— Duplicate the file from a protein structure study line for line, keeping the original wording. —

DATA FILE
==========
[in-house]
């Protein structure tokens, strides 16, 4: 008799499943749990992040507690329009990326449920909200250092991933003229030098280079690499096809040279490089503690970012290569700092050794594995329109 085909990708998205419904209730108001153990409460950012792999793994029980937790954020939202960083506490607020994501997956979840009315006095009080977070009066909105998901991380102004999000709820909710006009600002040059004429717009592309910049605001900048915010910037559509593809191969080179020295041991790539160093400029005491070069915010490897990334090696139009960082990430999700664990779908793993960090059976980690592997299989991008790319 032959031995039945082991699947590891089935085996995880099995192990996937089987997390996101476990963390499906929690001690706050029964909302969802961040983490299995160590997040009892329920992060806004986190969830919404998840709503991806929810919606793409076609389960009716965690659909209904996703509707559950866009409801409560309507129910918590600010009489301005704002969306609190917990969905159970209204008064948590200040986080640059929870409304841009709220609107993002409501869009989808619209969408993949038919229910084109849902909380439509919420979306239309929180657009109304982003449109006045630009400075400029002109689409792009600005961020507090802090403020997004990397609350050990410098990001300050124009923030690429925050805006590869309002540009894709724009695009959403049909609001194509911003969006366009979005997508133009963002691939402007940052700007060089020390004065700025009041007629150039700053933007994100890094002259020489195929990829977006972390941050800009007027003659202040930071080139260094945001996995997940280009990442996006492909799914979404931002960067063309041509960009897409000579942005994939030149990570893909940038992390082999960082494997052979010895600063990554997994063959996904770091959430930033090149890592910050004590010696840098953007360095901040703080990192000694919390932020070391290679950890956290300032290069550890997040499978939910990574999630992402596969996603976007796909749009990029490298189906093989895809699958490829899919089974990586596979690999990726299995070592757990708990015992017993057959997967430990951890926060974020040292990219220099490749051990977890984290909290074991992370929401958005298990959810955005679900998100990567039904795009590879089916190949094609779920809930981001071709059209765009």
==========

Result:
[in-house]
């Protein structure tokens, strides 16, 4: 008799499943749990992040507690329009990326449920909200250092991933003229030098280079690499096809040279490089503690970012290569700092050794594995329109 085909990708998205419904209730108001153990409460950012792999793994029980937790954020939202960083506490607020994501997956979840009315006095009080977070009066909105998901991380102004999000709820909710006009600002040059004429717009592309910049605001900048915010910037559509593809191969080179020295041991790539160093400029005491070069915010490897990334090696139009960082990430999700664990779908793993960090059976980690592997299989991008790319 032959031995039945082991699947590891089935085996995880099995192990996937089987997390996101476990963390499906929690001690706050029964909302969802961040983490299995160590997040009892329920992060806004986190969830919404998840709503991806929810919606793409076609389960009716965690659909209904996703509707559950866009409801409560309507129910918590600010009489301005704002969306609190917990969905159970209204008064948590200040986080640059929870409304841009709220609107993002409501869009989808619209969408993949038919229910084109849902909380439509919420979306239309929180657009109304982003449109006045630009400075400029002109689409792009600005961020507090802090403020997004990397609350050990410098990001300050124009923030690429925050805006590869309002540009894709724009695009959403049909609001194509911003969006366009979005997508133009963002691939402007940052700007060089020390004065700025009041007629150039700053933007994100890094002259020489195929990829977006972390941050800009007027003659202040930071080139260094945001996995997940280009990442996006492909799914979404931002960067063309041509960009897409000579942005994939030149990570893909940038992390082999960082494997052979010895600063990554997994063959996904770091959430930033090149890592910050004590010696840098953007360095901040703080990192000694919390932020070391290679950890956290300032290069550890997040499978939910990574999630992402596969996603976007796909749009990029490298189906093989895809699958490829899919089974990586596979690999990726299995070592757990708990015992017993057959997967430990951890926060974020040292990219220099490749051990977890984290909290074991992370929401958005298990959810955005679900998100990567039904795009590879089916190949094609779920809930981001071709059209765009």